When the news first broke about Notre Dame playing Western Michigan, I wasn’t too upset. It wasn’t officially announced by Notre Dame, yet, so we hadn’t had a chance to hear from Jack Swarbrick on the matter. I figured there were many mitigating circumstances around the situation.
But then Jack Swarbrick did discuss the issue, and now I’m not happy.
We had a number of teams working very hard to try to move other games, to get their conference to make concessions in the conference schedule, do whatever. The one that was able to get it all done and get it done with the least complications was Western Michigan.
On its face, that’s a fairly benign statement. But even a moment’s thought causes a great deal of frustration. The quotation means that Western Michigan was “first” to have all their ducks in a row, and Swarbrick just jumped at the chance to fill the hole in the schedule. The quotation also means that Swarbrick didn’t understand what his “nuclear option” was. Western Michigan was his Nuclear Option. Western Michigan was what should have happened had all else failed. We don’t know what other teams among the “number” were “working very hard” to get on ND’s schedule, but when WMU raised their hand and said, “Ooh! Ooh! Oooh,” Swarbrick should have been saying, “Hey. That’s great. We’ll take it into consideration,” and then just kept on waiting for the other teams among that number. By Swarbrick’s own claim, he had options. He just didn’t have the patience, the cool, or the willingness to play to his power position to take advantage of them.
There is hope. There’s a real hope, to which I’ll cling to until the end of the year. At that point, the future schedules for 2011 and 2012 should be finalized. Perhaps this disaster is just a one-time thing, and Jack will resuscitate our faith in him with strong, historically relevant opponents on those schedules. But if Charlie Weis is in desperate search of a “Signature Win,” Jack Swarbrick is now in desperate need of a “Signature Opponent” or two. Or three. The 2010 schedule now features Utah, Tulsa, and Western Michigan all within a 30 day stretch of the calendar. While we fully acknowledge that Utah has had a fine recent history, and Tulsa can even look competent on the field of play, Jack Swarbrick is trying to pull a fast one when he says…
“It reflects a not very sophisticated view of what’s going on out there,” Swarbrick said of any backlash. “Utah is going to be in a BCS bowl this year, in all likelihood. Utah had a number of years where it was in national championship contention and is having another very good year. Two years ago Tulsa had a great year and in a lot of ways is one of the more dangerous teams in country.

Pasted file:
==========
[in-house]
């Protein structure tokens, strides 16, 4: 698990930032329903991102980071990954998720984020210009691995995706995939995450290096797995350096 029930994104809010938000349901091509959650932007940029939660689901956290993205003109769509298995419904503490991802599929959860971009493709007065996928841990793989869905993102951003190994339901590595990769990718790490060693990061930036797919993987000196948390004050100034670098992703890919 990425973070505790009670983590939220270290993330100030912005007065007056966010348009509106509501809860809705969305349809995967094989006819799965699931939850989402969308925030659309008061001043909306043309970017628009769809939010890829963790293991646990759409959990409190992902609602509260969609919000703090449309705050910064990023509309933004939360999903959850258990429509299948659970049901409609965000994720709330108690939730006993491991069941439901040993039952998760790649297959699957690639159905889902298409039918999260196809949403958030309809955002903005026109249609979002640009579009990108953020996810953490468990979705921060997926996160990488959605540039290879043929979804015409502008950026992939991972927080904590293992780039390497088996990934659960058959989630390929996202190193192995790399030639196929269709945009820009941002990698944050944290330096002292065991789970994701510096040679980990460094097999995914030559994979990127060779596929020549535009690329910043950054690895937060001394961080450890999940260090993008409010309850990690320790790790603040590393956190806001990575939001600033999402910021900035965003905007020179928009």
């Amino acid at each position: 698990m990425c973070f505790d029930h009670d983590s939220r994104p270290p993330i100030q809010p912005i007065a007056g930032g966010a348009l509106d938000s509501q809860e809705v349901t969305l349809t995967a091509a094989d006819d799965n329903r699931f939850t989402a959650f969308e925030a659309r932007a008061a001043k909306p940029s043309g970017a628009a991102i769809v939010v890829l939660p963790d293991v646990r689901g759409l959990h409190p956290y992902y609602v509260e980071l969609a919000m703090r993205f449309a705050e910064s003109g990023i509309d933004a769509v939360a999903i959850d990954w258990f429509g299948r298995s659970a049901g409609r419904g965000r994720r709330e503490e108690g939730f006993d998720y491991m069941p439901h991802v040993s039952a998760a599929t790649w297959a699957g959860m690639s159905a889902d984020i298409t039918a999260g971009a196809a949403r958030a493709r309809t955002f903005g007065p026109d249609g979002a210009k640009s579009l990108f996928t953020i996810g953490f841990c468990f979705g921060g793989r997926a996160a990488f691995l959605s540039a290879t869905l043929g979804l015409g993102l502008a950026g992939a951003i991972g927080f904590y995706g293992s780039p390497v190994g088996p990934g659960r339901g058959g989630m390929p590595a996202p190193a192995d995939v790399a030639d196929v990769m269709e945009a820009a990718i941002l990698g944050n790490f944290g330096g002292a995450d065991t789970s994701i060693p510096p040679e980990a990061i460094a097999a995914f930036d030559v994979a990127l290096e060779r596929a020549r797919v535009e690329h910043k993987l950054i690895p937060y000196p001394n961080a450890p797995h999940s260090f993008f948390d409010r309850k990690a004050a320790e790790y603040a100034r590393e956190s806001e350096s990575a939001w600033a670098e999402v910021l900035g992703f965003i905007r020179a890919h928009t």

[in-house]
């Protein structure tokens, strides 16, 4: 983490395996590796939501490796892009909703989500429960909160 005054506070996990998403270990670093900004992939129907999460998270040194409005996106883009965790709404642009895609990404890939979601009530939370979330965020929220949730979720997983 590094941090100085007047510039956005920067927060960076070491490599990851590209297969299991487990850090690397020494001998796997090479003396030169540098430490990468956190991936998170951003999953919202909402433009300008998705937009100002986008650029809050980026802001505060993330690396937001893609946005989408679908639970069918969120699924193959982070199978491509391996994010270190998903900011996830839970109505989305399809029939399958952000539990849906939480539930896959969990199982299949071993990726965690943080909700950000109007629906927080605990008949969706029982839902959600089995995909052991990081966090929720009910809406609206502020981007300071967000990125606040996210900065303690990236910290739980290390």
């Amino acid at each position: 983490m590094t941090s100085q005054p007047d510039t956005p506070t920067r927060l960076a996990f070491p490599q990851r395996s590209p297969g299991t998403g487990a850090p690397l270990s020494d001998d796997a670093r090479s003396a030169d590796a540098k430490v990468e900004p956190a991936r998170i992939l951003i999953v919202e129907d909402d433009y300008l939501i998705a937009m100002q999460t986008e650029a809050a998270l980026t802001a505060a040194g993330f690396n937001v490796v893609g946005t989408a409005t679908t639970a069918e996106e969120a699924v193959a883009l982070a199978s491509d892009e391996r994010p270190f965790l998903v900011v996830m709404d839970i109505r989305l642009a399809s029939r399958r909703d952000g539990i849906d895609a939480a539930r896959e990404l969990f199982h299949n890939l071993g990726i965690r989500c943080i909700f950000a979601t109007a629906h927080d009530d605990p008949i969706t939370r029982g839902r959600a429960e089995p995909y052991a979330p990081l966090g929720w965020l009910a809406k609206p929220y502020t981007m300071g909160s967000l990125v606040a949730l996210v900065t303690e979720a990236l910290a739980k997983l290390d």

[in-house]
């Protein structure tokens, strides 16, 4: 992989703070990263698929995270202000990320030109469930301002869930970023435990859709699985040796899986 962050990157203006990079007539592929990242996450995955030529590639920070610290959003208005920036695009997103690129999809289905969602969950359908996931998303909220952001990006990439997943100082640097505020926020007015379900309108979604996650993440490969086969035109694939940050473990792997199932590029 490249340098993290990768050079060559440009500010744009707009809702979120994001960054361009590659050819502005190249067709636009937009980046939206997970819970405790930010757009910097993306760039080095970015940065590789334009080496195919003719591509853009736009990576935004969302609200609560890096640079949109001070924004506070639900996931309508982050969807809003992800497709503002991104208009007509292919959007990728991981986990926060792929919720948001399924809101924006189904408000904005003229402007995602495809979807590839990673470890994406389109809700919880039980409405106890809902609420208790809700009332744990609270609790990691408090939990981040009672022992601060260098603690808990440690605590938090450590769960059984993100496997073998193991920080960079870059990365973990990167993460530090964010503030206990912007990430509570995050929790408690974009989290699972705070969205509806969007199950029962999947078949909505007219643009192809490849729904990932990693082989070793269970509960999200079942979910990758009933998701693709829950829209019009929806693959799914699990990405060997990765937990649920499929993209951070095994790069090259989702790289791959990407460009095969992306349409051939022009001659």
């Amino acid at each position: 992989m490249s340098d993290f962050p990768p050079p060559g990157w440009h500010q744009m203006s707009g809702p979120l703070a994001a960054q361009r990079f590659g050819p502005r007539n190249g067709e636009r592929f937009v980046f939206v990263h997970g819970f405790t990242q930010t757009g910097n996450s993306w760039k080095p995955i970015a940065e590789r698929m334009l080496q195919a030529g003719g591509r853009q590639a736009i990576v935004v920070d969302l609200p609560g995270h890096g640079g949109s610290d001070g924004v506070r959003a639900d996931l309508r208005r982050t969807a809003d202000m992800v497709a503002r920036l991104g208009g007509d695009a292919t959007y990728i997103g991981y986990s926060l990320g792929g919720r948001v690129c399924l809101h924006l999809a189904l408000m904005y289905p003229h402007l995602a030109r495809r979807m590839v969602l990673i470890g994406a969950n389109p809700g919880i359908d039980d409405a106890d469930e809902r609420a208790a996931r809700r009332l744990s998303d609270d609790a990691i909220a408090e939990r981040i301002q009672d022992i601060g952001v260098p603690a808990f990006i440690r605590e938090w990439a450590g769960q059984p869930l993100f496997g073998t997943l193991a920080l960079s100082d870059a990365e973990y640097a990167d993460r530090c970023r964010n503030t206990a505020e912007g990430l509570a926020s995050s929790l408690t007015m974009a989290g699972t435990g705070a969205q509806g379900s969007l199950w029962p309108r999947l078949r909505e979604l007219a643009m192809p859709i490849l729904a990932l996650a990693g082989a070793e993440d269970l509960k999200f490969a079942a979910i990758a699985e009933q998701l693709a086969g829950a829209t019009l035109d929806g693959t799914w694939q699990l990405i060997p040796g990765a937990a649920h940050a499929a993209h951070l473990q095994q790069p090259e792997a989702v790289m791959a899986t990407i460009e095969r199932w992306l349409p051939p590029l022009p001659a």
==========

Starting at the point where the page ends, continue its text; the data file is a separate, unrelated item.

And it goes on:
Swarbrick either doesn’t want to admit or doesn’t fully understand that in “today’s landscape,” it’s a near craps shoot as to which teams will be good 1 or 2 years from now, so rather than throw darts at a list of the 120 D1 programs in the land to find an opponent who might be decent relative to decades of historical futility, it’s a far finer plan to identify the traditionally solid programs and get them on the schedule. We’re not asking for “top 10” competition in place of WMU, but perhaps a program that’s made it into the top-25 several times in the last decade would be a good qualification.
There is one other hope to which we’re clinging: That Jack Swarbrick knows all this and just doesn’t feel like now is the time to admit that the WMU game reflects an abject failure on his part. Yes, he was put in a difficult position due to the previous AD and some miscommunication with other programs, and yes it was a difficult challenge, but it’s a challenge he’s failed no matter the spin. We can only hope that in private, off the record, he’s frustrated by this failure, but in public he’s bound by social constraints from proclaiming that the program that just filled a hole on his schedule that desperately needed filling was the absolute worst result he could have achieved short of not filling that hole at all.